Posted by: meikah | 14 January 2007 | 11:18 pm
About nineteen years after Motorola introduced Six Sigma as a methodology to improve processes by eliminating defects, Six Sigma is still alive and benefitting companies all over the world.
iSixSigma Magazine‘s latest Jan-Feb 2007 issue features Six Sigma helping Fortune 500 companies to save $427B. Michael Marx, iSixSigma research manager points out the following:
- corporate-wide Six Sigma deployments save an average 2 percent of total revenue per year
- about 53 percent of Fortune 500 companies are currently using Six Sigma, and that figure rises to 82 percent with the Fortune 100
- the market for Six Sigma training and consulting is still very much open, referring to the 47 percent of the Fortune 500 that have not yet embraced the methodology
As Michael Marx said, this should stop some quarters who are still harbor disbelief that Six Sigma actually works.
Source: iSixSigma Magazine, Six Sigma Saves Fortune 500 $427 Billion
*Photo credit: BBC.com
Filed under: Benefits and Savings, Fortune 500 Blog Project, Six Sigma Organizations
Posted by: meikah | 20 November 2006 | 1:18 am
Today, I am posting my contribution to the Fortune 500 Blog Review Series Project. Being keen on Six Sigma, of course I chose a Six Sigma company, Boeing, at #26 of the Fortune 500 company. Aside from checking out their blogs, I also hope to get a glimpse of the organization’s Six Sigma culture. Check out one of Boeing’s Six Sigma projects in this site’s Six Sigma Links Library, “Problem-solving approach helps team pinpoint solution.”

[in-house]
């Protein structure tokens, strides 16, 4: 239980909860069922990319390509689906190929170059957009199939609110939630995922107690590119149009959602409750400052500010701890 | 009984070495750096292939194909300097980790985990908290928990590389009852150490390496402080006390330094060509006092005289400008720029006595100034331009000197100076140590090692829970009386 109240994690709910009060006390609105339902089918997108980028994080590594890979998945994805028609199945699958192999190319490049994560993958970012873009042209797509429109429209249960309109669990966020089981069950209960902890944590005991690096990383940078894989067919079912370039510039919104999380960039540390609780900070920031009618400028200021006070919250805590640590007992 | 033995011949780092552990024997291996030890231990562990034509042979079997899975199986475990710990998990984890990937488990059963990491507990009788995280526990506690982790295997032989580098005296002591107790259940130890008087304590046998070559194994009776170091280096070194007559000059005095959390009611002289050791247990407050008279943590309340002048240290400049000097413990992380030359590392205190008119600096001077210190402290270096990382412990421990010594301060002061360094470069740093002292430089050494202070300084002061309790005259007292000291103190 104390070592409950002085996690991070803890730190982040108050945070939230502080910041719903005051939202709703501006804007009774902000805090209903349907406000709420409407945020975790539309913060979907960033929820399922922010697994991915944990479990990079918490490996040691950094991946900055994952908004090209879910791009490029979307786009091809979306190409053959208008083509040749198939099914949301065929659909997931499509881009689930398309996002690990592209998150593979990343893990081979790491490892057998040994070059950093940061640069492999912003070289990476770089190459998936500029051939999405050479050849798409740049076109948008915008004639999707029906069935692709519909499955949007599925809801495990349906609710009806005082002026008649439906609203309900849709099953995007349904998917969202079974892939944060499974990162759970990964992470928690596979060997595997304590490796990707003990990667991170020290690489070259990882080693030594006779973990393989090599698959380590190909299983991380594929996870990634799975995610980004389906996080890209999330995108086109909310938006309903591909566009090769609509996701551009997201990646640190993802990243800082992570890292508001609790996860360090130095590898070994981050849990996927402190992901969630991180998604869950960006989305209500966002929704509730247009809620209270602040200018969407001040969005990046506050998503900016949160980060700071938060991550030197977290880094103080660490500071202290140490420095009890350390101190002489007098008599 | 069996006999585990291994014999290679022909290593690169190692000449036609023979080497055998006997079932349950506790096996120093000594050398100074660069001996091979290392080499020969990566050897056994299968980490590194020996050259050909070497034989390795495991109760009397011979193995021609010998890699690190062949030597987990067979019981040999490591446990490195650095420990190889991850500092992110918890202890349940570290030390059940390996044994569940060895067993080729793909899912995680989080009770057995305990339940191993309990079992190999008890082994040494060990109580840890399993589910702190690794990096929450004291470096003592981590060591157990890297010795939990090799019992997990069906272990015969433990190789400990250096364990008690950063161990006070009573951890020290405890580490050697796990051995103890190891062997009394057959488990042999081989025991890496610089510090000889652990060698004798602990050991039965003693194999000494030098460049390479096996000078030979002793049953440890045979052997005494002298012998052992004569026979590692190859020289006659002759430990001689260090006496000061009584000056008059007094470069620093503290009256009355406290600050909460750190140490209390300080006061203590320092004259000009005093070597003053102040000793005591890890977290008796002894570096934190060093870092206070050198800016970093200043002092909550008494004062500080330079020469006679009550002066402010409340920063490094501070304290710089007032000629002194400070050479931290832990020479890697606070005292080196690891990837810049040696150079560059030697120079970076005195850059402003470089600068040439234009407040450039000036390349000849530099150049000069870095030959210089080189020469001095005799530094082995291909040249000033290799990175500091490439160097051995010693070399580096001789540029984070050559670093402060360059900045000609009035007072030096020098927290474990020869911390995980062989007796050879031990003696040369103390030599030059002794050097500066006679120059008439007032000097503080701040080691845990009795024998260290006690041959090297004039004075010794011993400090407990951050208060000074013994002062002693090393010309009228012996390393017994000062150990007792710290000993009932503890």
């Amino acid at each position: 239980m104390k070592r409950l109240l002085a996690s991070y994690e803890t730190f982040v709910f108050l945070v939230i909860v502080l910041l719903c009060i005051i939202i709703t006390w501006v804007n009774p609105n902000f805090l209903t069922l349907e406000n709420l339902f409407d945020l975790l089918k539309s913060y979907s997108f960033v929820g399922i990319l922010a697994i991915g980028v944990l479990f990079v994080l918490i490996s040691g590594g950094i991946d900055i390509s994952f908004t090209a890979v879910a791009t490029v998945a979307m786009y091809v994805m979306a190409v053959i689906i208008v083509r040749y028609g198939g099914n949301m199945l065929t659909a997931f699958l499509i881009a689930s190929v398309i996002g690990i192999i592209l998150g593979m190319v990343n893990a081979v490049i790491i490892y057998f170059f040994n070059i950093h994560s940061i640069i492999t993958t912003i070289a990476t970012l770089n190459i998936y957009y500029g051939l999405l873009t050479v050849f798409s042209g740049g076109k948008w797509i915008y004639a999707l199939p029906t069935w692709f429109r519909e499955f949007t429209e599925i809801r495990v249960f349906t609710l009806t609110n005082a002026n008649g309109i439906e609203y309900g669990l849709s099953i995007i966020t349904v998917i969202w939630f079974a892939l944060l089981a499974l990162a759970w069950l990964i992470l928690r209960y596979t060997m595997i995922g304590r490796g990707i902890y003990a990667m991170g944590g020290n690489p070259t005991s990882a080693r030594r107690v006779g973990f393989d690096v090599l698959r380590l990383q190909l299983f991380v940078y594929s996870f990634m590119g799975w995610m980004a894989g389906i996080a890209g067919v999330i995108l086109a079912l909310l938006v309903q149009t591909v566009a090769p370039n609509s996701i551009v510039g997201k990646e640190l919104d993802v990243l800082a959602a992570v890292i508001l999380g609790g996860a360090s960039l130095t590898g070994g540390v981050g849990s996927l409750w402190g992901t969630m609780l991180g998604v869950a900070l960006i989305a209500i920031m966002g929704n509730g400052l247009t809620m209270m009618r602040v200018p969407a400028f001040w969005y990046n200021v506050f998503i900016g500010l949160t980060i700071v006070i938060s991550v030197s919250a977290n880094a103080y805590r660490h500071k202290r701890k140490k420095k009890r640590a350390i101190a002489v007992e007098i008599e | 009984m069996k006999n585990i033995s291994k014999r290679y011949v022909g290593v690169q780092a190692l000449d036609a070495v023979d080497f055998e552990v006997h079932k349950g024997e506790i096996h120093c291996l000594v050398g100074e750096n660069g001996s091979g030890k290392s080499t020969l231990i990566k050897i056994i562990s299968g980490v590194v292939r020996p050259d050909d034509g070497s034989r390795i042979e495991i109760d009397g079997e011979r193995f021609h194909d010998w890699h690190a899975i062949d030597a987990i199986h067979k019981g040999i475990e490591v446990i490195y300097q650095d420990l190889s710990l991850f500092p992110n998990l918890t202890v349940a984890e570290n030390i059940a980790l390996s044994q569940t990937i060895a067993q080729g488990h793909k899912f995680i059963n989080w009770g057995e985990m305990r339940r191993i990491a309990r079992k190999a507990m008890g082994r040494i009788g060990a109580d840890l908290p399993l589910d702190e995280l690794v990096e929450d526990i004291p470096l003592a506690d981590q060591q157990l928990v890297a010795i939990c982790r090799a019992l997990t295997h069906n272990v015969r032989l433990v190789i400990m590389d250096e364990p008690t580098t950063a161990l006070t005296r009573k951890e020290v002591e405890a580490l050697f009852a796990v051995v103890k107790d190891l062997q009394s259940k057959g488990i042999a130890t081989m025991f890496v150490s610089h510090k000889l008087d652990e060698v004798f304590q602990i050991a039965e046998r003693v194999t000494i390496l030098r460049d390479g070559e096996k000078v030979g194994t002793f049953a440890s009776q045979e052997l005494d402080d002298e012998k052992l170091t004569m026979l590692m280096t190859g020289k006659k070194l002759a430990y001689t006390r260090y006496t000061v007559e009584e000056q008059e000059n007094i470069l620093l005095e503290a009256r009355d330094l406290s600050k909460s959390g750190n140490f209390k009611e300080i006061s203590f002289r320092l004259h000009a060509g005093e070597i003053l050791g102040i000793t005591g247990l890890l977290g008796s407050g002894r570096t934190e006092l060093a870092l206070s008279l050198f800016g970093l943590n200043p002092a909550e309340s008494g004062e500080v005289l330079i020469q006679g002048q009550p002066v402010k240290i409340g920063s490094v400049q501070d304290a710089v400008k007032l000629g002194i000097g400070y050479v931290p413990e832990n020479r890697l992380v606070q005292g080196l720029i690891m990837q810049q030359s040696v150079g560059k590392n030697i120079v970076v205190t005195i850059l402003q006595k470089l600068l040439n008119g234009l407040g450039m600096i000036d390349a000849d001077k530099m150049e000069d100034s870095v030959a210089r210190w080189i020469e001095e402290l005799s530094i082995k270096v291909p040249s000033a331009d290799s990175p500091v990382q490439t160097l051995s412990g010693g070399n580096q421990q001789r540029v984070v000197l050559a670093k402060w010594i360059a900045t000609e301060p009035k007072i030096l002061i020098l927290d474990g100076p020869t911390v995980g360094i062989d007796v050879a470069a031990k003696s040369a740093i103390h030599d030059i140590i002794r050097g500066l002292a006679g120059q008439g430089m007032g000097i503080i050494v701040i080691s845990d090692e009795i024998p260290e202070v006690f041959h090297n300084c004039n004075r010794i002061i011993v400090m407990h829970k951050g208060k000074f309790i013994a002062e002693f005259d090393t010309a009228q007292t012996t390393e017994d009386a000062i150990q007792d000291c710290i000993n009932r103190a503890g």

Boeing Blog is a blog by Randy Baseler, VP of marketing for Boeing Commercial Airplanes. The blog expands on what Randy shares with people about Boeing and its place in commercial aviation. You will read about what’s inside the Boeing organization, and insights into the commercial airplane business.
As of writing, the blog is 23 months old, with its pilot entry dated January 17, 2005. It is updated three to four times a month. Only Randy writes and his posts may be long or short depending on the topic, and probably gravity of the topic. Not many links to other blogs. If there are any links, they are to Boeing reports or projects.
Newsfeeds are through RSS and Atom. Comments are allowed and sort of centralized. When you want to comment, you have to specify the subject of the post you want to comment on. So at every entry, you don’t see the comment. You have to go to the comments archived yet. Comments are moderated and there are guidelines on commenting or use of the info and images on the blog. Overall, the blog is a very good resource on Boeing. Randy Baseler is not its marketing guru for nothing.
I keyed in “Boeing blogs” in Google and I found quite a number of blogs talking or mentioning about Boeing Blog. These mentions however are old. They were done mostly last year. Micro Persuasion for example, announced the second Boeing blog, Flight Test Journal with its last post was dated December 22, 2005. This blog was for engineers and test pilots of Boeing’s new 777-200LR Worldliner who wanted to talk about how they’re preparing the world’s longest-range commercial airplane ready for commercial service.
Heather Green of Blogspotting also mentioned Boeing Blog, and saying that it is good example of a company effectively using a blog to discuss directly some critical points made by a Boeing fan about the next generation 787 Dreamliner passenger plane.
Going back to the Flight Test Journal, it was one interesting blog. Lasting only eight months, as long as the flight test of 777-200LR, I learned a lot about airline testing and all the nitty gritty, such as quality assurance and technicals, before an airplane is declared safe to fly. Even though, the blog is old, it’s still worth checking out for it is a well of good information.
I will research more and give you updates on Boeing Blog in the days to come.